Marietta House Museum is dedicated to exploring, elevating, and transforming awareness of the interconnected relationships of the people and their descendants who lived and labored at Marietta.

As a public history steward, Marietta is committed to co-curating discussions, exhibitions, and programs with broad community input to promote universal social equity. Marietta interprets the historical architecture and landscape across Prince George's County, Maryland, through inclusive American history.

Our Vision

Marietta House Museum, in Prince George’s County, is a community-driven historic site committed to nurturing social justice advocacy through understanding current social inequities and their historical origins.


Marietta is a 2 1⁄2-story brick Federal house, begun in 1813, in a traditional I-house plan and is an important example of a late Federal-style brick house. The main block is five bays by two, and the entrance is through the central bay of the south facade. Attached to the north of the main block at right angles is a two-story rear wing, built 1832, and attached to the west gable end is an L-shaped wing added in 1968. Marietta stands on terraced, landscaped grounds with two contemporary outbuildings: a brick law office and a stone and brick root cellar/harness storage room.

Marietta was built for Gabriel Duvall, one of Prince George's County's most outstanding citizens. Born in 1752, Duvall pursued a career of public service which lasted for more than 60 years. After serving in several positions during the Revolutionary War, he served in the Maryland House of Delegates, the United States Congress, the Maryland Supreme Court, and as Comptroller of the Treasury under Thomas Jefferson. Soon after 1812, when he was appointed by President James Madison to the U.S. Supreme Court, Duvall began the construction of Marietta. Over the next 20 years, he developed the 325-acre plantation and constructed a substantial rear wing for added living space. He served on the Supreme Court until 1835; in January of that year, he retired to spend the rest of his life at Marietta, where he died in 1844. Marietta remained the residence of his heirs until 1902.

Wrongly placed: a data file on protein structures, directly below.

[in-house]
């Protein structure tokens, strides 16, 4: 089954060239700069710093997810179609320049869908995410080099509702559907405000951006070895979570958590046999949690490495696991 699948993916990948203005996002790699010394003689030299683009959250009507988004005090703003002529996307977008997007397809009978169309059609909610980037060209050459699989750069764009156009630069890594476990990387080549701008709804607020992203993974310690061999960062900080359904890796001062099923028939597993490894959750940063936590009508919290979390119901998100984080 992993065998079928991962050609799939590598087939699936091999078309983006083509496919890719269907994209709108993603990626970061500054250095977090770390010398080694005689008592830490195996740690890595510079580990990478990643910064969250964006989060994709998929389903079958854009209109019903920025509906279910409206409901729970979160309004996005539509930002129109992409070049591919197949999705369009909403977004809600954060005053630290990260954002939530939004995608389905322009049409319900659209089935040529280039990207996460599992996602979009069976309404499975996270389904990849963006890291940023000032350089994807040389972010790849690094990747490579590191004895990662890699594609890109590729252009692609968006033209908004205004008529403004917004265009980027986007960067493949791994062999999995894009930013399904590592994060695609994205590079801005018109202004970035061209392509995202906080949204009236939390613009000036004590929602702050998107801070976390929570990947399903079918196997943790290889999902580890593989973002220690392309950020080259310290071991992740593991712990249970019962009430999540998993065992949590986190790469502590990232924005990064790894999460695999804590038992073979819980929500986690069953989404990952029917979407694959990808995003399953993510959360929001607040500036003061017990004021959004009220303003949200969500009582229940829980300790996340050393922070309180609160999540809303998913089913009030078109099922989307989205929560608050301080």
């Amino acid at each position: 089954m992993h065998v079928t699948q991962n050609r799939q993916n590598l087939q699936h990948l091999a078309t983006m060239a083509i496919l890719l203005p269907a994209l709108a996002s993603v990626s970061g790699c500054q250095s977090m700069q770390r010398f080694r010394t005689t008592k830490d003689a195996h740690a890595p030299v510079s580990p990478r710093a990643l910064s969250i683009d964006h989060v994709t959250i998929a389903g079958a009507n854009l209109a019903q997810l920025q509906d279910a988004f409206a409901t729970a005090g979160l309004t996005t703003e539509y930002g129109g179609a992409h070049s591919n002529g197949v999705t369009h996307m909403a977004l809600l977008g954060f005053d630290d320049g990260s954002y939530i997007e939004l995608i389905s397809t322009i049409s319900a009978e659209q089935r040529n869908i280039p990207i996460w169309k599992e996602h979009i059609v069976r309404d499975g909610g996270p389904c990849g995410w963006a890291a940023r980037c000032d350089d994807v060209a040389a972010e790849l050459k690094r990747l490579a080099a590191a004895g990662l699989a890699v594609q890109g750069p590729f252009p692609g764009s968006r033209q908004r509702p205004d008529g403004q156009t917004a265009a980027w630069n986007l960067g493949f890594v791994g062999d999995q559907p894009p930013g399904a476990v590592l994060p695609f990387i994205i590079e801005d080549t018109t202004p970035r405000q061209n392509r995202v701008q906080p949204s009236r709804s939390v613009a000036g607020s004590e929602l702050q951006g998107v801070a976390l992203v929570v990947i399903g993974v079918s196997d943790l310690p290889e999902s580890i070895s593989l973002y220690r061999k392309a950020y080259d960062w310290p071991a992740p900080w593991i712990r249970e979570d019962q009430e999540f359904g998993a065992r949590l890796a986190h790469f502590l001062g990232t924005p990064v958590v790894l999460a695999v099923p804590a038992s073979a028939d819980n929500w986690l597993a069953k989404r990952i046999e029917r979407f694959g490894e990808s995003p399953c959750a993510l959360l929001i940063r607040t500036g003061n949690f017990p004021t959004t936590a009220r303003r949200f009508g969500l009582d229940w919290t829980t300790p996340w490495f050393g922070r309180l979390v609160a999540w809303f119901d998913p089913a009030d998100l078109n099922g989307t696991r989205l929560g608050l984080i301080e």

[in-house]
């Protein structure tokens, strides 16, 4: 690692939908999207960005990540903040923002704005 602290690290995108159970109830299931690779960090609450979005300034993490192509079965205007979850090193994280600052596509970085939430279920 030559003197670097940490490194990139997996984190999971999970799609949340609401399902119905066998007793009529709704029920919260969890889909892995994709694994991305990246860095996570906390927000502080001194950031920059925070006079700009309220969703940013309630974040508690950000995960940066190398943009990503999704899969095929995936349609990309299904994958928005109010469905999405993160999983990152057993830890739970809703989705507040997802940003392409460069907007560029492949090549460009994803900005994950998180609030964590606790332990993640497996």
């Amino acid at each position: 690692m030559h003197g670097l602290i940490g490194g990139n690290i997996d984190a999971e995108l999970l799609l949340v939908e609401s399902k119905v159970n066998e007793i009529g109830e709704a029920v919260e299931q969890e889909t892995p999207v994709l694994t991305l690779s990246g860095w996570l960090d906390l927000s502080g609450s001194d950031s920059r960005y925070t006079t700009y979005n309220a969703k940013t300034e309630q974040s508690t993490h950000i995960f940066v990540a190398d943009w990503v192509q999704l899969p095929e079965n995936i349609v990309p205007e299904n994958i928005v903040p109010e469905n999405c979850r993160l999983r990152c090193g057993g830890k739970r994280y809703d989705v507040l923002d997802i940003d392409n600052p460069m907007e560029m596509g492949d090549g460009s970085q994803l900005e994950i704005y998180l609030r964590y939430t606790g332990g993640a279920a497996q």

The property now consists of 25 acres of lawn and woodlands, and the grounds boast two County Champion trees and lovely old boxwood. The Society of Mareen Duvall Descendants has relocated the family graveyard from its original location to the serene surroundings at Marietta.

Marietta is open to the public as a Prince George's County history museum and offers exhibits, lectures, events, and programs covering 300 years of county history. Marietta is also home to the Natural and Historical Resources Division Library of County History.